To them civilization meant tanks, machine guns, warplanes, death! But the entire world of “civilized” nations with all their humanitarian institutions and their United Nations could not fulfill the modest desire of these simple people: to be left alone, not to be bothered, not to be given anything except peace.

The civilized world is very generous. It provides even for those who neither sought nor wanted to receive its gifts.

Wherever we turned, corpses sprawled on the ground for acres around; here one, there in groups of five or more. Those who had escaped the massacre were trying to gather what was left of their possessions, pushing and pulling at the burned debris, still in a state of semi-stupor. Men, women, and children wailed over their dead or just stood petrified, gazing at the corpses in silent perplexity.

In and around a small Buddhist temple the survivors gathered. Erich and Helmut were busy opening tin cans to distribute corned beef, condensed milk, rice, and drinking water. The wells of the village could not be used. The terrorists had dumped corpses into them. Behind the temple, Eisner set up a first-aid station to care for the wounded. Some of the people had been hurt badly and for them Sergeant Zeisl, our chief medic, could do little beyond easing their pain with morphine. Others, only slightly injured, sat sullenly on the ground, holding a hand or a dirty rag over their wounds, waiting their turn.

Around eleven o’clock the sun was blazing furiously. Perspiration could not evaporate in the ninety percent humidity. We were all soaking wet and a great stink enveloped the crowd around the ambulance. The air was pregnant with the scent of sweat, blood, and human filth. From the ruins little groups of people dragged forward. Fathers pushed carts, the women hauled them with ropes. The children and old people rode in the carts, some wailing, others just staring with vacant eyes.

I was thinking of the villages which we had had to destroy in the past It was always the civilians who suffered, whichever side they adhered to. Even if they wanted to take no sides and remain out of trouble, the war struck them down. If they refused to accommodate the Viet Minh, the terrorists liquidated them without mercy. If they went “red,” the Foreign Legion exterminated them directly or indirectly. The people were trapped between the cogwheels of a murder mechanism which turned inexorably, churning up and crushing everyone it caught. It was easy to say, “C’est la guerre.”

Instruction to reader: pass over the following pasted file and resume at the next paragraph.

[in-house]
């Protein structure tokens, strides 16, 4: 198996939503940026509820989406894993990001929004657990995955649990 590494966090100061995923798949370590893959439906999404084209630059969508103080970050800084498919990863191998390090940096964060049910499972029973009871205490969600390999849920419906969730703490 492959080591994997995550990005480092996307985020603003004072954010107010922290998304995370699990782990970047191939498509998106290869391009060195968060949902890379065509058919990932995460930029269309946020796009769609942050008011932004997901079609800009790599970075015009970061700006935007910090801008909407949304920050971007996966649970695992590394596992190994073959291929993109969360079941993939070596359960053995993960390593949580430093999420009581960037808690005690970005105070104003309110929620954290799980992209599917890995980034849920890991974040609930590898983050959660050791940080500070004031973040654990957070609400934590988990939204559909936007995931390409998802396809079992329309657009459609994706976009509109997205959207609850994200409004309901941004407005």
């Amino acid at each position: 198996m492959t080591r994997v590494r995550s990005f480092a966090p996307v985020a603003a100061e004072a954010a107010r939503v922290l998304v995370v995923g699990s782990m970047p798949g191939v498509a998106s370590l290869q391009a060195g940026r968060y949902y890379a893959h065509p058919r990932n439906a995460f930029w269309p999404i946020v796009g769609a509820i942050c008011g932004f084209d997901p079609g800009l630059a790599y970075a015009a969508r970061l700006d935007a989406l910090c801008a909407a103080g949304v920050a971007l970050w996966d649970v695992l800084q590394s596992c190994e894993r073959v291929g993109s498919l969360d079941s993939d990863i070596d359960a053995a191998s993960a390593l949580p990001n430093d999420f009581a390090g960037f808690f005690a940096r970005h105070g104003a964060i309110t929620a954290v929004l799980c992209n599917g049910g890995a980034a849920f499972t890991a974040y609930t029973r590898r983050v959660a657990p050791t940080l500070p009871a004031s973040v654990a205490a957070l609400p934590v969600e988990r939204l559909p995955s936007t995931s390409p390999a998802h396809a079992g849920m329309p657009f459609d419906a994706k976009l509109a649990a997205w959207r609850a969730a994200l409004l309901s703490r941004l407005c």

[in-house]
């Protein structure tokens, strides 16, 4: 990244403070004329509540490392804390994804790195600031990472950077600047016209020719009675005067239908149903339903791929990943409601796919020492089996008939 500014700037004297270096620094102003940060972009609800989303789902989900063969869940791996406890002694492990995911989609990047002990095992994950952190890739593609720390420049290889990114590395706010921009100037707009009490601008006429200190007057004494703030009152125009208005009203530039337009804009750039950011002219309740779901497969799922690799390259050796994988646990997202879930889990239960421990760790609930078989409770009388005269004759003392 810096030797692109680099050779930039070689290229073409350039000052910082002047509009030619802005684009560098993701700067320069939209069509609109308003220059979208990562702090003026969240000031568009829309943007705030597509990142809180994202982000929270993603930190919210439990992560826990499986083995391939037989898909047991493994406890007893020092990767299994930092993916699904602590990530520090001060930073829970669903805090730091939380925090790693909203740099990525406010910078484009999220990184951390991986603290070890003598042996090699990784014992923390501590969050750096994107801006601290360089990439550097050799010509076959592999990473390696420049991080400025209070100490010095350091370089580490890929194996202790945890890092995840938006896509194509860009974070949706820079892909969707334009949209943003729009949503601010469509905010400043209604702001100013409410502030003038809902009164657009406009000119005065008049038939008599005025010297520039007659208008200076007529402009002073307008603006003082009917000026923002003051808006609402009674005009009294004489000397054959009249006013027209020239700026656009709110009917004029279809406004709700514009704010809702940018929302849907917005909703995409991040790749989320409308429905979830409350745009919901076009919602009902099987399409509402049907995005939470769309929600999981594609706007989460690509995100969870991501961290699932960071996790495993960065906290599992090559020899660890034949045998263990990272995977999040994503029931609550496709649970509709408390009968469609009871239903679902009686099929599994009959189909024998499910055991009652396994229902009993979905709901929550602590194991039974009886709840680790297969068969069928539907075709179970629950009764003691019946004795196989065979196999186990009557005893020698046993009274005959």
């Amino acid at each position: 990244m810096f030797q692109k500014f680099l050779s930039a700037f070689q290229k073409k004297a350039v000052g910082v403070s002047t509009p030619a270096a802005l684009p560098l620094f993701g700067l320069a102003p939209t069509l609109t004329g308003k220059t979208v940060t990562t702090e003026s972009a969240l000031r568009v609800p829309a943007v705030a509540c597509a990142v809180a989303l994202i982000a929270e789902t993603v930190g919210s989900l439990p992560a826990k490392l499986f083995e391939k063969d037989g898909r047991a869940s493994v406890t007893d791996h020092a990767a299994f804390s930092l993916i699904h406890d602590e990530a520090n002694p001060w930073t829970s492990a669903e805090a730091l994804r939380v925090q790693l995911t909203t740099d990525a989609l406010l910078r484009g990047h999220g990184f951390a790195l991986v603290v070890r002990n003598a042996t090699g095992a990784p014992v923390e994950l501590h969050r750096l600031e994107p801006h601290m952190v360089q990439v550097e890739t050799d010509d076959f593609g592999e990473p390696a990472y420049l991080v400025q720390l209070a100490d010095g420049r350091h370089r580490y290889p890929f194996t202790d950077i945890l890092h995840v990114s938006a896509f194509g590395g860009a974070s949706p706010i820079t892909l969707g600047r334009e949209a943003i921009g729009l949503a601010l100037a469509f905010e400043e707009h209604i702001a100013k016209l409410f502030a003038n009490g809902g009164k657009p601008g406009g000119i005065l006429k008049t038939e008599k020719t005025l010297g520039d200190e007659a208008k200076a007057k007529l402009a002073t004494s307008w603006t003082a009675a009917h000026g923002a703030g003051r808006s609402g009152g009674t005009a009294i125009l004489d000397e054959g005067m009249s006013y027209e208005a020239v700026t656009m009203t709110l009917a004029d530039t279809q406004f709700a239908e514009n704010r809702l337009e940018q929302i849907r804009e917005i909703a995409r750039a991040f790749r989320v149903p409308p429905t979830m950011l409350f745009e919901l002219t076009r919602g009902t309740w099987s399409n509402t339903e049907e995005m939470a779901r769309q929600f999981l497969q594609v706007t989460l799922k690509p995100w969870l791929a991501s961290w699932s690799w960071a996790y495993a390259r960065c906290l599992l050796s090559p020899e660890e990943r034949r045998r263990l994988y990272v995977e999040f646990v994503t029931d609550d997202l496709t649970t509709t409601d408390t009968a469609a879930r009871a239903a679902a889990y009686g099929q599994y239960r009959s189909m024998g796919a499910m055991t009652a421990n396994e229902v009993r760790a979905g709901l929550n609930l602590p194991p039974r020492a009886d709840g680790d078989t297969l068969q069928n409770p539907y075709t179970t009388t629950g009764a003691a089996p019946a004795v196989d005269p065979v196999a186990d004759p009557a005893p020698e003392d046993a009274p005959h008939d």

We were not any better than the Viet Minh and we knew it. But we did want to fight a clean war and we were not the ones who started the atrocities.

We only retaliated in kind. We could do nothing else. The French tried to remain humane and their troops were dying like flies. We had no desire to die in Indochina. We knew that if anything could ever induce the Communists to recognize military conventions or even the fundamental principles of human law, it would be only their own terror. That might convince them that- they had better fight a man’s war instead of a war of the wolves. The Viet Minh had to suffer immensely before they would do as much as recognize a Red Cross emblem. The Communists understand no language other than the cries of agony, to which they are accustomed. Kindness and sympathy or a humane approach will only make them suspicious. They know the world hates them, and that they can exist only by the force of arms, blackmail, fire, rebellion, destruction, death! We were resolved to make their lives a long cry of agony.

Still there was a slight difference between our opposing groups. We did feel remorse whereas they felt none. We could shed tears over a single fallen comrade. The Viet Minh were throwing away men the way we discarded cigarette butts. For us, spreading terror was the sole means of survival. The Viet Minh killed and mutilated for the sheer pleasure of seeing suffering and shedding blood.